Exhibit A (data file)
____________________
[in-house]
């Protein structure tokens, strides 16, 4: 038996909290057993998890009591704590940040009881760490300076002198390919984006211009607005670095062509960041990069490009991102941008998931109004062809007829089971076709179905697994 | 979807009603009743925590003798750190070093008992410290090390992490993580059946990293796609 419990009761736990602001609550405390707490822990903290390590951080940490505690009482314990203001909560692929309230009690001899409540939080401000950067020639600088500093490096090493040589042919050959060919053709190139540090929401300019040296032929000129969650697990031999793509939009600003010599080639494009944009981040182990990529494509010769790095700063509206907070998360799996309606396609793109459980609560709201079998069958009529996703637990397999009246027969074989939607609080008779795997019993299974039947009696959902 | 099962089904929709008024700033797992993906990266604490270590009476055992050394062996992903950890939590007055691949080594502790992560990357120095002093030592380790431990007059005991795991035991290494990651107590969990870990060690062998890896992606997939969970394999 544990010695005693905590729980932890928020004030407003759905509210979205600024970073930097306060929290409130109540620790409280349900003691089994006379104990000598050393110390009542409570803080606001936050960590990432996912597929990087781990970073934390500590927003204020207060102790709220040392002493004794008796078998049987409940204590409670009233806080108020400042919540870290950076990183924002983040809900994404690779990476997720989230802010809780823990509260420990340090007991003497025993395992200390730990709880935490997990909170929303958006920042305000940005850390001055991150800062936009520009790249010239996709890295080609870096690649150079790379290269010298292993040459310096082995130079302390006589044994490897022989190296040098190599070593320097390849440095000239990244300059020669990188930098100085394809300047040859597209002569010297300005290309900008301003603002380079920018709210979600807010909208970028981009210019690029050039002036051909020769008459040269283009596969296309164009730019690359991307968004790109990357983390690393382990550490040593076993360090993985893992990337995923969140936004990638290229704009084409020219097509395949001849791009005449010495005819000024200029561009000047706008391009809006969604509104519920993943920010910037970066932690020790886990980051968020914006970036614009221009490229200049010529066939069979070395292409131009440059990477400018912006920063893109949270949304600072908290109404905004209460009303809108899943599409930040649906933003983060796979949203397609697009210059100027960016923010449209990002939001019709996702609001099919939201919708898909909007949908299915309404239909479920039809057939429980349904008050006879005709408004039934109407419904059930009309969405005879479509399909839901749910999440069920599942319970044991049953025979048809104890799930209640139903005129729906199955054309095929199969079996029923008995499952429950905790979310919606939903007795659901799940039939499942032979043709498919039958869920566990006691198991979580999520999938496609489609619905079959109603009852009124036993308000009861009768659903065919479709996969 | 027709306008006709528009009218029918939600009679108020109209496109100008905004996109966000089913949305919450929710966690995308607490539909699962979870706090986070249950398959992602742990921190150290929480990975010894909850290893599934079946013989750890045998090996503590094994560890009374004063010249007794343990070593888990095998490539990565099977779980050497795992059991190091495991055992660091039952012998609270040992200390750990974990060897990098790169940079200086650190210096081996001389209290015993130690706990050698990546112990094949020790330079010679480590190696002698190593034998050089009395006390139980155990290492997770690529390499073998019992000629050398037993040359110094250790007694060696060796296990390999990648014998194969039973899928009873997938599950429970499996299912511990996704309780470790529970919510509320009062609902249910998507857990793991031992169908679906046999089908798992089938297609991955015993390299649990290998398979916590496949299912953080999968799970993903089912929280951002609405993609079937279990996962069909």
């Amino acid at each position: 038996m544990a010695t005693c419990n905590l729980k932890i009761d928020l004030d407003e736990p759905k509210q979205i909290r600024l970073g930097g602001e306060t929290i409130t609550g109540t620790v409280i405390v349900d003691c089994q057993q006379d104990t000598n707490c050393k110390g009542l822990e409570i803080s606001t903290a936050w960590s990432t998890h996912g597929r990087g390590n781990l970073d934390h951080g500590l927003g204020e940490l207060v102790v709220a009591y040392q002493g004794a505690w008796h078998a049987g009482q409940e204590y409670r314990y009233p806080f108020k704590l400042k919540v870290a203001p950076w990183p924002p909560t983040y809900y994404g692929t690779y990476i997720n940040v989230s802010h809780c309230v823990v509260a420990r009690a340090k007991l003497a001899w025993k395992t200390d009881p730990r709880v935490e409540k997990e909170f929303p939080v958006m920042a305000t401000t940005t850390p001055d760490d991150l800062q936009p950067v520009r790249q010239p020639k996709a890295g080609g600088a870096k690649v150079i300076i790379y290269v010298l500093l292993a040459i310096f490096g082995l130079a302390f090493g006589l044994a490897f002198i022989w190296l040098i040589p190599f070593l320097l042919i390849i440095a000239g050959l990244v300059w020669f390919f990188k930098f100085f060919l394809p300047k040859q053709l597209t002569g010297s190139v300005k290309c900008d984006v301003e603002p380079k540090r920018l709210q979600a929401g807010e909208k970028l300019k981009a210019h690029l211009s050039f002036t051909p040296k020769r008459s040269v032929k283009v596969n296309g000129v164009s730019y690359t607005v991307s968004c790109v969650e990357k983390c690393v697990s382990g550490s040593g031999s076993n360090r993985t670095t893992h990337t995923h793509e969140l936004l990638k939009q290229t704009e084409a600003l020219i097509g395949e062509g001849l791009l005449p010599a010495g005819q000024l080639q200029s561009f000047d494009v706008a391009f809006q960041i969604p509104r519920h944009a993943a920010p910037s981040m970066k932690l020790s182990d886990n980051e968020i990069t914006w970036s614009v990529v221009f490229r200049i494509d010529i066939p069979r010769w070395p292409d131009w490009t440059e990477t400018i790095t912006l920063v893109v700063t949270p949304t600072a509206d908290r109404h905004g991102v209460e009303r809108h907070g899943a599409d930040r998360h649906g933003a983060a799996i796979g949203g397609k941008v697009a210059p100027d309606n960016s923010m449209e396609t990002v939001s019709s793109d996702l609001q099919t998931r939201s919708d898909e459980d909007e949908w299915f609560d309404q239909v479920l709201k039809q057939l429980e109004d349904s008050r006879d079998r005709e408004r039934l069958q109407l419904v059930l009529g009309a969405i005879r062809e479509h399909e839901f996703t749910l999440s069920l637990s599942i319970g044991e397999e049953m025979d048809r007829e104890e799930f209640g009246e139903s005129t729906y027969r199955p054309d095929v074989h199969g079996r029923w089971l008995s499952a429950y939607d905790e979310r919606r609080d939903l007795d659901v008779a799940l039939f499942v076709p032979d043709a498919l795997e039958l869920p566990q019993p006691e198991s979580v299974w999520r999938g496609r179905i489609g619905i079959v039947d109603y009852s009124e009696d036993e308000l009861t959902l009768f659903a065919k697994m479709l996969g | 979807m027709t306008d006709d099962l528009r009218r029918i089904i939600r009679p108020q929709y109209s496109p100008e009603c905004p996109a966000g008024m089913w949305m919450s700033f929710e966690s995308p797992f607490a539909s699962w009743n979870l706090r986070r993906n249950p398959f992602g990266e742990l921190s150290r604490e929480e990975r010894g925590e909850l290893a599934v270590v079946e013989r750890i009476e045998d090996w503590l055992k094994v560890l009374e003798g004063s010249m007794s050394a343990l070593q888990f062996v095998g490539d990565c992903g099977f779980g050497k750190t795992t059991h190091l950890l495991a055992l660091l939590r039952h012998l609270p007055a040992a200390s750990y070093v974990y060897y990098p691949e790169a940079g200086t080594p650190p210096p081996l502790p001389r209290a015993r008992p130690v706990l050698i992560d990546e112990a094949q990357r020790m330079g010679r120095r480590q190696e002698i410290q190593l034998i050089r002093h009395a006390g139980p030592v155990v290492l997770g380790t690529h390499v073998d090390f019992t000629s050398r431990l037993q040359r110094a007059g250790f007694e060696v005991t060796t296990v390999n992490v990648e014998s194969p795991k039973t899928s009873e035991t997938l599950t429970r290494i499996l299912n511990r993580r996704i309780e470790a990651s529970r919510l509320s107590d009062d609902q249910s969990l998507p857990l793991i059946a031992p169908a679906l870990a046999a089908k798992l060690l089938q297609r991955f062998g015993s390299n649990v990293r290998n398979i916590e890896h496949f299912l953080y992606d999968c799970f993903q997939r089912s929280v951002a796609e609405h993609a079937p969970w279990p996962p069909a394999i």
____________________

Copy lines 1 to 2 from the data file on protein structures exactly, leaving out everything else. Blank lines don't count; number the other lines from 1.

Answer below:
[in-house]
């Protein structure tokens, strides 16, 4: 038996909290057993998890009591704590940040009881760490300076002198390919984006211009607005670095062509960041990069490009991102941008998931109004062809007829089971076709179905697994 | 979807009603009743925590003798750190070093008992410290090390992490993580059946990293796609 419990009761736990602001609550405390707490822990903290390590951080940490505690009482314990203001909560692929309230009690001899409540939080401000950067020639600088500093490096090493040589042919050959060919053709190139540090929401300019040296032929000129969650697990031999793509939009600003010599080639494009944009981040182990990529494509010769790095700063509206907070998360799996309606396609793109459980609560709201079998069958009529996703637990397999009246027969074989939607609080008779795997019993299974039947009696959902 | 099962089904929709008024700033797992993906990266604490270590009476055992050394062996992903950890939590007055691949080594502790992560990357120095002093030592380790431990007059005991795991035991290494990651107590969990870990060690062998890896992606997939969970394999 544990010695005693905590729980932890928020004030407003759905509210979205600024970073930097306060929290409130109540620790409280349900003691089994006379104990000598050393110390009542409570803080606001936050960590990432996912597929990087781990970073934390500590927003204020207060102790709220040392002493004794008796078998049987409940204590409670009233806080108020400042919540870290950076990183924002983040809900994404690779990476997720989230802010809780823990509260420990340090007991003497025993395992200390730990709880935490997990909170929303958006920042305000940005850390001055991150800062936009520009790249010239996709890295080609870096690649150079790379290269010298292993040459310096082995130079302390006589044994490897022989190296040098190599070593320097390849440095000239990244300059020669990188930098100085394809300047040859597209002569010297300005290309900008301003603002380079920018709210979600807010909208970028981009210019690029050039002036051909020769008459040269283009596969296309164009730019690359991307968004790109990357983390690393382990550490040593076993360090993985893992990337995923969140936004990638290229704009084409020219097509395949001849791009005449010495005819000024200029561009000047706008391009809006969604509104519920993943920010910037970066932690020790886990980051968020914006970036614009221009490229200049010529066939069979070395292409131009440059990477400018912006920063893109949270949304600072908290109404905004209460009303809108899943599409930040649906933003983060796979949203397609697009210059100027960016923010449209990002939001019709996702609001099919939201919708898909909007949908299915309404239909479920039809057939429980349904008050006879005709408004039934109407419904059930009309969405005879479509399909839901749910999440069920599942319970044991049953025979048809104890799930209640139903005129729906199955054309095929199969079996029923008995499952429950905790979310919606939903007795659901799940039939499942032979043709498919039958869920566990006691198991979580999520999938496609489609619905079959109603009852009124036993308000009861009768659903065919479709996969 | 027709306008006709528009009218029918939600009679108020109209496109100008905004996109966000089913949305919450929710966690995308607490539909699962979870706090986070249950398959992602742990921190150290929480990975010894909850290893599934079946013989750890045998090996503590094994560890009374004063010249007794343990070593888990095998490539990565099977779980050497795992059991190091495991055992660091039952012998609270040992200390750990974990060897990098790169940079200086650190210096081996001389209290015993130690706990050698990546112990094949020790330079010679480590190696002698190593034998050089009395006390139980155990290492997770690529390499073998019992000629050398037993040359110094250790007694060696060796296990390999990648014998194969039973899928009873997938599950429970499996299912511990996704309780470790529970919510509320009062609902249910998507857990793991031992169908679906046999089908798992089938297609991955015993390299649990290998398979916590496949299912953080999968799970993903089912929280951002609405993609079937279990996962069909």